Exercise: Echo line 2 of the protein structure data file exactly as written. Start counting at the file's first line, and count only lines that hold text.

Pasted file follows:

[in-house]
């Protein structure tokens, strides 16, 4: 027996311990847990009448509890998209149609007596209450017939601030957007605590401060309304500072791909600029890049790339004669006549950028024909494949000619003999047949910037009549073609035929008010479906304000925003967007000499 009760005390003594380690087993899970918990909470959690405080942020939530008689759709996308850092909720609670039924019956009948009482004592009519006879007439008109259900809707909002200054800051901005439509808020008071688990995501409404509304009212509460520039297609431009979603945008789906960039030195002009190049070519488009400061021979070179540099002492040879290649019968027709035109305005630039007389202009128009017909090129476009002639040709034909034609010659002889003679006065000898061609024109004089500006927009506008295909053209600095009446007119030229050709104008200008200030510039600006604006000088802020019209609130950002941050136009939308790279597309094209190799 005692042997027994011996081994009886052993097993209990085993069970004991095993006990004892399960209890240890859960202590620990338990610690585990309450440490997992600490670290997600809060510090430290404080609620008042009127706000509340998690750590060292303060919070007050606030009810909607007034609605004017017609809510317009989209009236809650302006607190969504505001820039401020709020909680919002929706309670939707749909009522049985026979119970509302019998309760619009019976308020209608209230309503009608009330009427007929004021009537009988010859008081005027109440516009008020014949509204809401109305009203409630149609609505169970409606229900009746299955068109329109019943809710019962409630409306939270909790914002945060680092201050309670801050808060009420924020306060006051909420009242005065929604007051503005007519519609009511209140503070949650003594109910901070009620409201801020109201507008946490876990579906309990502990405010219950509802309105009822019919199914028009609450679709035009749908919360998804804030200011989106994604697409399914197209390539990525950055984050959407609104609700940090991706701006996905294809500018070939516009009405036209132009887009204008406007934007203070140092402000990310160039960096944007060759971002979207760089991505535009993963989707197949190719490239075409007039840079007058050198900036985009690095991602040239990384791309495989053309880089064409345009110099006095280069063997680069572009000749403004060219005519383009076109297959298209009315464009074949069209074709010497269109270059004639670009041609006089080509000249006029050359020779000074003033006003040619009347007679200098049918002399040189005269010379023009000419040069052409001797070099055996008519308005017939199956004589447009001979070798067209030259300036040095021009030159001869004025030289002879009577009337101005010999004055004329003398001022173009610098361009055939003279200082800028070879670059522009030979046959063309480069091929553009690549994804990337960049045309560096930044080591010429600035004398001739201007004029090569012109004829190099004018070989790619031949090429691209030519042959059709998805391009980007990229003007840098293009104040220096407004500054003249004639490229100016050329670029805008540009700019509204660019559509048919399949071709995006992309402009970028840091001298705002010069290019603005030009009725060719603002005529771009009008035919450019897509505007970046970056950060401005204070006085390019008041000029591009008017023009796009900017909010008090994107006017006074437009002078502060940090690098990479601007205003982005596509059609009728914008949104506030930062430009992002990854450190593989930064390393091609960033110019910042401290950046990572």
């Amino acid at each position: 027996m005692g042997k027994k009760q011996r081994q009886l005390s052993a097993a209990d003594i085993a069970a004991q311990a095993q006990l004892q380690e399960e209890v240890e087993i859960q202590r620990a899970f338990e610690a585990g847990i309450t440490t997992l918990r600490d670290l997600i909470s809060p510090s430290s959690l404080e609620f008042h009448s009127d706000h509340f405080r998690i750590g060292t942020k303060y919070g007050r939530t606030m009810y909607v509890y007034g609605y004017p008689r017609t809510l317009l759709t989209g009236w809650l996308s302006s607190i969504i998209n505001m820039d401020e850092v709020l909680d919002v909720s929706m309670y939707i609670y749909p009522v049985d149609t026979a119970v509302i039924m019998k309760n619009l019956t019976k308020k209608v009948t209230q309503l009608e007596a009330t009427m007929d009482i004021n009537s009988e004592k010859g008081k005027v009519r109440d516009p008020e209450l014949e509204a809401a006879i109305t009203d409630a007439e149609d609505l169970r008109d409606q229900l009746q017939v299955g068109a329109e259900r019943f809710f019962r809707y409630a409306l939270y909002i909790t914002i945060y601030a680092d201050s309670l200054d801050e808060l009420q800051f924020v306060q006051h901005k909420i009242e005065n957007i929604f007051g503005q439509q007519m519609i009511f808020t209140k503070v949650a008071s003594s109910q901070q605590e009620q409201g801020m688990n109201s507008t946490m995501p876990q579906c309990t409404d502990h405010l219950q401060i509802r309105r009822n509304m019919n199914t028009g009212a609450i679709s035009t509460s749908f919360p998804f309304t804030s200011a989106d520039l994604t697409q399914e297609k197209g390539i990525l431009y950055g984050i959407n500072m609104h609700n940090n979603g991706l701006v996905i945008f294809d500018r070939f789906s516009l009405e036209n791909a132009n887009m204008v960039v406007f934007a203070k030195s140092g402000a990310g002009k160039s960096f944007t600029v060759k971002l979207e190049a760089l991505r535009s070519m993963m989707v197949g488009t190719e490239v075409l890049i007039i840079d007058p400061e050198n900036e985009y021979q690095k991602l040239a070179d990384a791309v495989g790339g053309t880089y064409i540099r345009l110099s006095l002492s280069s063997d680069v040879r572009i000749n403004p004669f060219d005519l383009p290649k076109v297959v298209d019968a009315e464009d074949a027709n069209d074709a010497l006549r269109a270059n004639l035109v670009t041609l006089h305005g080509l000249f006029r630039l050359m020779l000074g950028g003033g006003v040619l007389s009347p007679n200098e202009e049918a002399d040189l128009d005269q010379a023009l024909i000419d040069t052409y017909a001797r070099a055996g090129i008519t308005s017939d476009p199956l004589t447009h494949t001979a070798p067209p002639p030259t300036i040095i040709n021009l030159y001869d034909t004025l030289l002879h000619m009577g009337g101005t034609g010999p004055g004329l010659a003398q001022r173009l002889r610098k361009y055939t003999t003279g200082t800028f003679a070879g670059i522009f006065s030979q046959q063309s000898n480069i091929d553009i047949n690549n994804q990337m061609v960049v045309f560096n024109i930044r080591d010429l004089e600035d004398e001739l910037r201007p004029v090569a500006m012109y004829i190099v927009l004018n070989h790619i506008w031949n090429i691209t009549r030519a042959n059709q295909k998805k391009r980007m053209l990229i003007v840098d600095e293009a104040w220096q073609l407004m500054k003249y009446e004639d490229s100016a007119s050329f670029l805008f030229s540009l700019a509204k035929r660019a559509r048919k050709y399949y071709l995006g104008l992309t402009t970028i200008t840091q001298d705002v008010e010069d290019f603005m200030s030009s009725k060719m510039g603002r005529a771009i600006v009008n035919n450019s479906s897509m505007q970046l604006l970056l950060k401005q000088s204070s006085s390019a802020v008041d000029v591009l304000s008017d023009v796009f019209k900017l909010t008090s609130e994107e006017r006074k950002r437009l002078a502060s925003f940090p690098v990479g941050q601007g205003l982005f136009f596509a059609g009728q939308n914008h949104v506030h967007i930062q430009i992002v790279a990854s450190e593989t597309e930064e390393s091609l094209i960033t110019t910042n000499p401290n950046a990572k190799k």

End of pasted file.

């Protein structure tokens, strides 16, 4: 027996311990847990009448509890998209149609007596209450017939601030957007605590401060309304500072791909600029890049790339004669006549950028024909494949000619003999047949910037009549073609035929008010479906304000925003967007000499 009760005390003594380690087993899970918990909470959690405080942020939530008689759709996308850092909720609670039924019956009948009482004592009519006879007439008109259900809707909002200054800051901005439509808020008071688990995501409404509304009212509460520039297609431009979603945008789906960039030195002009190049070519488009400061021979070179540099002492040879290649019968027709035109305005630039007389202009128009017909090129476009002639040709034909034609010659002889003679006065000898061609024109004089500006927009506008295909053209600095009446007119030229050709104008200008200030510039600006604006000088802020019209609130950002941050136009939308790279597309094209190799 005692042997027994011996081994009886052993097993209990085993069970004991095993006990004892399960209890240890859960202590620990338990610690585990309450440490997992600490670290997600809060510090430290404080609620008042009127706000509340998690750590060292303060919070007050606030009810909607007034609605004017017609809510317009989209009236809650302006607190969504505001820039401020709020909680919002929706309670939707749909009522049985026979119970509302019998309760619009019976308020209608209230309503009608009330009427007929004021009537009988010859008081005027109440516009008020014949509204809401109305009203409630149609609505169970409606229900009746299955068109329109019943809710019962409630409306939270909790914002945060680092201050309670801050808060009420924020306060006051909420009242005065929604007051503005007519519609009511209140503070949650003594109910901070009620409201801020109201507008946490876990579906309990502990405010219950509802309105009822019919199914028009609450679709035009749908919360998804804030200011989106994604697409399914197209390539990525950055984050959407609104609700940090991706701006996905294809500018070939516009009405036209132009887009204008406007934007203070140092402000990310160039960096944007060759971002979207760089991505535009993963989707197949190719490239075409007039840079007058050198900036985009690095991602040239990384791309495989053309880089064409345009110099006095280069063997680069572009000749403004060219005519383009076109297959298209009315464009074949069209074709010497269109270059004639670009041609006089080509000249006029050359020779000074003033006003040619009347007679200098049918002399040189005269010379023009000419040069052409001797070099055996008519308005017939199956004589447009001979070798067209030259300036040095021009030159001869004025030289002879009577009337101005010999004055004329003398001022173009610098361009055939003279200082800028070879670059522009030979046959063309480069091929553009690549994804990337960049045309560096930044080591010429600035004398001739201007004029090569012109004829190099004018070989790619031949090429691209030519042959059709998805391009980007990229003007840098293009104040220096407004500054003249004639490229100016050329670029805008540009700019509204660019559509048919399949071709995006992309402009970028840091001298705002010069290019603005030009009725060719603002005529771009009008035919450019897509505007970046970056950060401005204070006085390019008041000029591009008017023009796009900017909010008090994107006017006074437009002078502060940090690098990479601007205003982005596509059609009728914008949104506030930062430009992002990854450190593989930064390393091609960033110019910042401290950046990572």